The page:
In the laboratory each sample is washed through a 0.6 mm sieve to remove the preservative and cleaned to remove excess debris. The cleaned sample is placed in a shallow white pan divided in quadrants of equal size. Since each sample typically contains a large number of organisms, it is necessary to subsample. A subsample is obtained by randomly selecting a sample quadrant and counting and identifying the organisms in that quadrant. Additional quadrants are selected at random and organisms counted and identified until a subsample of 300 organisms is counted. For samples with less than 300 organisms every quadrant is sampled. All organisms are identified to the lowest taxonomic level practical.

Sampling Methods: Algae (Phytoplankton)

Phytoplankton samples are collected just below the water's surface in the middle or deepest area of the wetland basin. Each wetland is sampled two times in June at the same time macroinvertebrate samples are collected. The sample is collected by submerging a clean 200 mL sample bottle just below the water's surface and filling it. The sample is preserved in the field with M3 fixative to a concentration of 2 % by volume.

Analytical Methods: Algae (Phytoplankton)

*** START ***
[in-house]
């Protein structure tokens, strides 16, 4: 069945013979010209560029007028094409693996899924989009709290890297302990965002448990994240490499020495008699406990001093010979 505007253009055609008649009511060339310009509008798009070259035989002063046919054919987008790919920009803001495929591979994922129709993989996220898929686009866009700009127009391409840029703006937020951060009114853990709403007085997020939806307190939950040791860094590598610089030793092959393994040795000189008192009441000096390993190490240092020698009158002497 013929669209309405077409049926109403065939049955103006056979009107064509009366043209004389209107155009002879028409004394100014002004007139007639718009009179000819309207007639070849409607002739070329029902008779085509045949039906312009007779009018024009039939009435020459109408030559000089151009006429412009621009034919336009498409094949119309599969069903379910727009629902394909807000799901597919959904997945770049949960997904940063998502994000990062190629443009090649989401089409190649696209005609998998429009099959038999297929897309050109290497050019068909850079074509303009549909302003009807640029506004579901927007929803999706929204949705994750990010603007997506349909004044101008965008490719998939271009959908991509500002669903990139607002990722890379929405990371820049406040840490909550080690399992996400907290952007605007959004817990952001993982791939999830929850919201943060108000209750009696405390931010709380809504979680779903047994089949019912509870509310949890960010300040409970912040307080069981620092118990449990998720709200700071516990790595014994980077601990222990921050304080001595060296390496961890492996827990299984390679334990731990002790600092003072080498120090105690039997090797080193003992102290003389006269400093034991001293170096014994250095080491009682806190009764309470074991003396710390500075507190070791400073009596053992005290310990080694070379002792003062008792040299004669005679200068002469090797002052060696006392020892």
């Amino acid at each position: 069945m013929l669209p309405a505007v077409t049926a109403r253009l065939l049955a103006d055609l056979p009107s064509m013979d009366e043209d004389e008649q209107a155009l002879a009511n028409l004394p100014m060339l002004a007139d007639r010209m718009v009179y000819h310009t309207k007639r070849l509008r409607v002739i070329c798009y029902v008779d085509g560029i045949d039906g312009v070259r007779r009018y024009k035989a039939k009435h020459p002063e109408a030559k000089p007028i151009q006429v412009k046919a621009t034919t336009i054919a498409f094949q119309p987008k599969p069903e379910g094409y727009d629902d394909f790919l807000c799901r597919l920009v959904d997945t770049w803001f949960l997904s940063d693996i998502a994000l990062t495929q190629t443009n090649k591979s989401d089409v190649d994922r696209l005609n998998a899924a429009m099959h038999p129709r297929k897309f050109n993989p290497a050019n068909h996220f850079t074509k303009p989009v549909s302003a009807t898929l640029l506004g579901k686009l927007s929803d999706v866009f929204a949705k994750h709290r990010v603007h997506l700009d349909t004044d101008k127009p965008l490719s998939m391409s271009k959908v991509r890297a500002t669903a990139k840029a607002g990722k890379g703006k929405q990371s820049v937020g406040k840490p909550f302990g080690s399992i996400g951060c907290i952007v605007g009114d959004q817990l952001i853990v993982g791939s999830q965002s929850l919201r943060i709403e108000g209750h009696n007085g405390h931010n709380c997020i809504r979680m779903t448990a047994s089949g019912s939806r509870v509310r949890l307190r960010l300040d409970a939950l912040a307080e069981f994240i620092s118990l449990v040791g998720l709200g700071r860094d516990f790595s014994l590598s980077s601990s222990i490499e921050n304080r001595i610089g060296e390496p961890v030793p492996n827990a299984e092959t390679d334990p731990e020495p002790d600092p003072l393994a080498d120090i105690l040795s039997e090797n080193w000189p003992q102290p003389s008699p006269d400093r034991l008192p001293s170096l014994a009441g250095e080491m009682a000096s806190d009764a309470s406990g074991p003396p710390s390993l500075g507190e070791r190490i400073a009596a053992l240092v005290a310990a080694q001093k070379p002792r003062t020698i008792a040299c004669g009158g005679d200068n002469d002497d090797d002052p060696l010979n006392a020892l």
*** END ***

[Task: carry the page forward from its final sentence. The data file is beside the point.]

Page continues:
Identification and enumeration of phytoplankton is made using the phase-contrast inverted microscope method (Utermohl, 1958). Sample analysis is conducted from a sample aliquot ranging from 2 to 15 mL, depending on turbidity. Phytoplankton greater than 20 micrometer in diameter are enumerated at x125 magnification. (Note: At x125 the entire bottom of the chamber is in view.) Following enumeration at x125 smaller algae are counted at x1250. At least 250 cells of the most numerous algae are counted using the strip count method at x1250 magnification (APHA, 1989). Cell volumes are estimated for dominant taxa by measuring cell dimensions of 50 to 100 individuals using the closest geometric formulas of Wetzel and Likens (1991) and Tikkanen (1986). For rare taxa, volume estimates are made from less than 50 cell measurements. Diatoms will be identified after clearing in 30 % hydrogen peroxide and mounting in Hyrax Mounting Medium.